A FOUR-SEASON GUIDE TO FRESH FLOWERS
Whether a stately container overflowing with fresh-cut blooms or a simple bud vase showcasing a single rose, floral arrangements are a perennial fan favorite. Bouquets are thoughtful gifts and a beautiful way to share your flower garden with friends and family. If you want to add flower gardening and arranging to your repertoire, get started with some artful advice from the professionals. Floret Farm’s Cut Flower Garden: Grow, Harvest, and Arrange Stunning Seasonal Blooms(Chronicle Books) is a practical how-to disguised as a coffee table book. The beautiful photographs by Michèle M. Waite will garner your attention, but the well-written, informative text will keep you turning the pages.
Coauthored by Erin Benzakein, a leader in the farm-to-centerpiece movement and owner of Floret Flower Farms in Skagit, Washington, and gardening author Julie Chai, the book is rich with step-by-step guides for planning, preparing the soil, planting the beds, and harvesting the flowers as well as creating arrangements.
The guide is divided into five parts: The Basics, Spring, Summer, Autumn, and Winter. The Basics section covers a plethora of topics but focuses on the practicalities of preparing and planting a flower garden. After instructions for assessing your site for sun and soil quality and performing a soil test, Benzakein and Chai provide clear simple advice for what could be an overwhelmingly daunting task: designing your flower bed plot.
You’ll also find advice on succession planting to extend the season for annuals. “‘One-hit wonders’ include a lot of my favorite fillers, like cress and flax, as well as Bombay celosia and single stem sunflowers,” they write. “These beauties come on like wildfire and are gone in a flash. They should be replanted every 2 weeks until midsummer for a steady, uninterrupted harvest.”
You’ll learn how to feed your soil without chemicals and how to water and manage weeds. The authors also take the mystery out of growing plants from seed—a worthy skill to master as it gives you, “a jump on the season. It also gives you access to hundreds of specialty varieties that you won’t find at your local nursery and is the most affordable way to fill a cutting garden fast.”
The Basics section winds up with tips for caring for cut flowers, an illustrated list of tools of the gardening trade, and essential tools for making floral arrangements. The garden tools list is delightfully personal, with unexpected items such as a butter knife (“the best tool for transplanting small plugs”) and a plug for Benzakein’s favorite brand of pruners.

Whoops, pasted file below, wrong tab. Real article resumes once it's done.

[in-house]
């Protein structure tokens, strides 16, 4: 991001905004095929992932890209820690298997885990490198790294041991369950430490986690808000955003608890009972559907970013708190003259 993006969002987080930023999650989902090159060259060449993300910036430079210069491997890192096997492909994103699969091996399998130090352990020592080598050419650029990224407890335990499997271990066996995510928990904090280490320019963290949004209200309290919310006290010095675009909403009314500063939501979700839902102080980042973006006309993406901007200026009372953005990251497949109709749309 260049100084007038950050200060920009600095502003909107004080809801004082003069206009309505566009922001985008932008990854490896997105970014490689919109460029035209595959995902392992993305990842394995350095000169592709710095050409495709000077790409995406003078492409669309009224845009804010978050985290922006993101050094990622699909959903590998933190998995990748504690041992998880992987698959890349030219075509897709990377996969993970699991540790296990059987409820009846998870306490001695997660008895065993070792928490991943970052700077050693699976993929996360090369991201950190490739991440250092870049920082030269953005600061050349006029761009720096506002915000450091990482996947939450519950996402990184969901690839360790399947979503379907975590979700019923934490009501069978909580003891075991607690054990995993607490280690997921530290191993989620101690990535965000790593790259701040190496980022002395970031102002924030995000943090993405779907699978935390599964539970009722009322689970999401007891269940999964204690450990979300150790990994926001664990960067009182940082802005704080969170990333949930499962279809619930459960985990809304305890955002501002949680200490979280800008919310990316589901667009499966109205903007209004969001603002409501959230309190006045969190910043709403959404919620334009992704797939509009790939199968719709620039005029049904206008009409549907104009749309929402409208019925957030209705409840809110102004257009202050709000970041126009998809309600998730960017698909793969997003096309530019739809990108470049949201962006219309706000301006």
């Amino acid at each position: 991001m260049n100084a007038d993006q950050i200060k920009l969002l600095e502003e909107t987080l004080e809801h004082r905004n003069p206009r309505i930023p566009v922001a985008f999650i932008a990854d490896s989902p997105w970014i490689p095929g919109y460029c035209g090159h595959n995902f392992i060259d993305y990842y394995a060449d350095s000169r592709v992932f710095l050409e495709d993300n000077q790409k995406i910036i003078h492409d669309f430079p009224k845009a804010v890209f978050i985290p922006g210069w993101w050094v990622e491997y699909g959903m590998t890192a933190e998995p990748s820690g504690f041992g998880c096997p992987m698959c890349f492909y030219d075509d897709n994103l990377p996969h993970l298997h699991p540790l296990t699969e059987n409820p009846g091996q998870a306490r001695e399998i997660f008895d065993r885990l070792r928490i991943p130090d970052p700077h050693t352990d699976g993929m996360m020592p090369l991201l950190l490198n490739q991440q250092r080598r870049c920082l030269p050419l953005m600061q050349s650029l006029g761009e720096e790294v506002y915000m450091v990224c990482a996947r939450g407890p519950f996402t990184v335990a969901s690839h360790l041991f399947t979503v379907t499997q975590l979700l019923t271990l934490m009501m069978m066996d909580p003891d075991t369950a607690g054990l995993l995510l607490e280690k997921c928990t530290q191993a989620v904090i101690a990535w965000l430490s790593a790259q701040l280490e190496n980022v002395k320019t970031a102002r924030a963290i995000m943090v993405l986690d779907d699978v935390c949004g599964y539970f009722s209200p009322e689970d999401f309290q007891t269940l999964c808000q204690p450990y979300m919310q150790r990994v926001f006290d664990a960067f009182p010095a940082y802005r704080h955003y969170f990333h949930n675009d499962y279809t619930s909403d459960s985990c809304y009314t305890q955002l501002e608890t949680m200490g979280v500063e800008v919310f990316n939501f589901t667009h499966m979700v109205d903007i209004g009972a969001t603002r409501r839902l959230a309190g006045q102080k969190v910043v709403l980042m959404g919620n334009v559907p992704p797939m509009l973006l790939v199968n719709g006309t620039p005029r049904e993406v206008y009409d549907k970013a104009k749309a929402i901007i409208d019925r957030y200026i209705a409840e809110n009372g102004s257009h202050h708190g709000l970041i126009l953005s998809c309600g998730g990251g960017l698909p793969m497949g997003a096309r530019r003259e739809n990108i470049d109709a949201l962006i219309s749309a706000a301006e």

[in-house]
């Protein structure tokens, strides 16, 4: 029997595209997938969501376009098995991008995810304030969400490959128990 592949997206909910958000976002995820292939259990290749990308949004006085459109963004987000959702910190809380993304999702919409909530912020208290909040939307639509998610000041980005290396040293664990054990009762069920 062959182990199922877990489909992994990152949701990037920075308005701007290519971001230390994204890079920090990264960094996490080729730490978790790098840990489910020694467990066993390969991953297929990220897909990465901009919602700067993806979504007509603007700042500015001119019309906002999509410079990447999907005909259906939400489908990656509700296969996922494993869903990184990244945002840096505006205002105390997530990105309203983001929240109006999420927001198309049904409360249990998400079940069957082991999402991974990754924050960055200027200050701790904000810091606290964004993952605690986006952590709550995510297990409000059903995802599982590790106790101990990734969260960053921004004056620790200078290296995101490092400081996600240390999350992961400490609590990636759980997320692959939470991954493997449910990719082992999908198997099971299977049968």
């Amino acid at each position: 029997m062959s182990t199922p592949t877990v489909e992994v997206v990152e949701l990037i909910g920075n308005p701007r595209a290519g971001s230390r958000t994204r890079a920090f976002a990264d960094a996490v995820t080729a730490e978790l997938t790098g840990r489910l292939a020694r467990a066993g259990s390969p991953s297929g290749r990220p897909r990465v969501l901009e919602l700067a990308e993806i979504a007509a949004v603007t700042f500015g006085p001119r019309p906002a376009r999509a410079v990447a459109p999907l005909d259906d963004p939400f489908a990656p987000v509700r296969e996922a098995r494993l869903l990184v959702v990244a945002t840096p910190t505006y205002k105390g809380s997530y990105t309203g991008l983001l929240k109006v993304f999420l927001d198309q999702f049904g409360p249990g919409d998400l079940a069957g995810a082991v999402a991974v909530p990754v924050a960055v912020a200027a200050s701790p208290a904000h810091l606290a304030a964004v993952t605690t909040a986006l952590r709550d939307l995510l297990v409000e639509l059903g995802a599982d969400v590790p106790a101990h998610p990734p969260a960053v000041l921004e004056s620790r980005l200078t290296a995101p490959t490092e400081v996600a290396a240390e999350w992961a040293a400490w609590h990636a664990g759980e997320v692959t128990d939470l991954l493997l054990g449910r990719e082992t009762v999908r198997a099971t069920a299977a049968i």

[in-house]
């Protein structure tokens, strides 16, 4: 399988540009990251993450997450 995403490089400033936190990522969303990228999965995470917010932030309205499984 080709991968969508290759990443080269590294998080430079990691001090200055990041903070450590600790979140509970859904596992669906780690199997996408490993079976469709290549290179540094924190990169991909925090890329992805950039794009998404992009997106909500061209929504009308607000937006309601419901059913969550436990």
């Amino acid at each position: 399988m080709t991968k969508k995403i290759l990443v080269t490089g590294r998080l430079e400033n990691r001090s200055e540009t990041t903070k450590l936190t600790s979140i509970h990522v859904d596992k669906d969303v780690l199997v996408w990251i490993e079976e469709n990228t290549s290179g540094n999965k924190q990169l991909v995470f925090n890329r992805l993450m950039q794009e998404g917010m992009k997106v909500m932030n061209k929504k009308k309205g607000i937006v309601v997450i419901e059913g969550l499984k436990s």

The rest of the book is organized by season. Each section begins with a list of seasonal tasks succinctly explained so readers don’t have to wade through hundreds of words to get to the essence of what needs to be done. For example, “Midwinter is the ideal time to prune deciduous woody shrubs and ornamental trees,” they write. “Begin by removing any dead, diseased or damaged wood and then more on to taking out thin, weak stems. If you find suckers sprouting from the base of a plant, remove those as well. Then move on to pruning for visual appeal, keeping in mind the natural shape of the plant when making final cuts.
In addition to Benzakein’s recommendations for the best cut flowers and berries to grow for year-round material for flower arranging, the authors explain how to care for them and list Benzakein’s favorite varieties. Readers will appreciate the vase life tricks for each listed plant variety. How much do you know about daffodils? The authors explain that while daffodils will last nearly a week when cut before the flowers are fully open, they ooze a slimy sap that is toxic to other flowers. The solution is to condition them by placing freshly cut stems on their own in cool water for two to three hours before arranging them with other blooms.
The inspirational floral projects that conclude each season are accessible to even the inexperienced arranger. Each is presented with clear step-by-step instructions and photographs as well as a specific list of supplies. The spring “Lilac Infusion” arrangement, for example, requires a medium-sized French flower bucket, pruners, eight to ten stems of snowball viburnum, six stems of dark purple lilacs, and so on.
Winner of the American Horticulture Society’s Book Award for outstanding garden books of 2018, Floret Farm’s Cut Flower Garden is a beautiful book to give as a gift, and is so useful and inspiring, you’ll want a copy to keep for yourself.